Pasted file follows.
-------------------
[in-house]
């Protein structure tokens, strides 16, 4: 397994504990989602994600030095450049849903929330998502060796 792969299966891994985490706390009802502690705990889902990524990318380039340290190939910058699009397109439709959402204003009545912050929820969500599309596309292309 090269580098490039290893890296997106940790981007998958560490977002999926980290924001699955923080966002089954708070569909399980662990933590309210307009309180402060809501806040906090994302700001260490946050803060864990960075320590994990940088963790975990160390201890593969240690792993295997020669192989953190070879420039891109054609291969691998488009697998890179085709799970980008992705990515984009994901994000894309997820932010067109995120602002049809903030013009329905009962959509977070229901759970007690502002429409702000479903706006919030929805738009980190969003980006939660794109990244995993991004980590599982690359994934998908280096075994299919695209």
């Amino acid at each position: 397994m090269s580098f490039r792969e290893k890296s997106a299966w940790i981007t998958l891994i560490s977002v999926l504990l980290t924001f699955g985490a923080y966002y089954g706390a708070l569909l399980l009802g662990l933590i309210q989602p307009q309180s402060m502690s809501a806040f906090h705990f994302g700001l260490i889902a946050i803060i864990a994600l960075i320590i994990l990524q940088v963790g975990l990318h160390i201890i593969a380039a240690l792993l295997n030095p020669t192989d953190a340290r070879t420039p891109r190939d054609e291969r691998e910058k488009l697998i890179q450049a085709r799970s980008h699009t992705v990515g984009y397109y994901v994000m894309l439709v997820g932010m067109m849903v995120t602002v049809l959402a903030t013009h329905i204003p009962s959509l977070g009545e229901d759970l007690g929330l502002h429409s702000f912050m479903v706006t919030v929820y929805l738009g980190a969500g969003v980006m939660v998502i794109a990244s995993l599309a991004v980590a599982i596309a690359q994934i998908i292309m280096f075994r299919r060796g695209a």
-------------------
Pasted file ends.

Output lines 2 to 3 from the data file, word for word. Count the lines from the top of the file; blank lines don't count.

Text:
């Protein structure tokens, strides 16, 4: 397994504990989602994600030095450049849903929330998502060796 792969299966891994985490706390009802502690705990889902990524990318380039340290190939910058699009397109439709959402204003009545912050929820969500599309596309292309 090269580098490039290893890296997106940790981007998958560490977002999926980290924001699955923080966002089954708070569909399980662990933590309210307009309180402060809501806040906090994302700001260490946050803060864990960075320590994990940088963790975990160390201890593969240690792993295997020669192989953190070879420039891109054609291969691998488009697998890179085709799970980008992705990515984009994901994000894309997820932010067109995120602002049809903030013009329905009962959509977070229901759970007690502002429409702000479903706006919030929805738009980190969003980006939660794109990244995993991004980590599982690359994934998908280096075994299919695209």
């Amino acid at each position: 397994m090269s580098f490039r792969e290893k890296s997106a299966w940790i981007t998958l891994i560490s977002v999926l504990l980290t924001f699955g985490a923080y966002y089954g706390a708070l569909l399980l009802g662990l933590i309210q989602p307009q309180s402060m502690s809501a806040f906090h705990f994302g700001l260490i889902a946050i803060i864990a994600l960075i320590i994990l990524q940088v963790g975990l990318h160390i201890i593969a380039a240690l792993l295997n030095p020669t192989d953190a340290r070879t420039p891109r190939d054609e291969r691998e910058k488009l697998i890179q450049a085709r799970s980008h699009t992705v990515g984009y397109y994901v994000m894309l439709v997820g932010m067109m849903v995120t602002v049809l959402a903030t013009h329905i204003p009962s959509l977070g009545e229901d759970l007690g929330l502002h429409s702000f912050m479903v706006t919030v929820y929805l738009g980190a969500g969003v980006m939660v998502i794109a990244s995993l599309a991004v980590a599982i596309a690359q994934i998908i292309m280096f075994r299919r060796g695209a």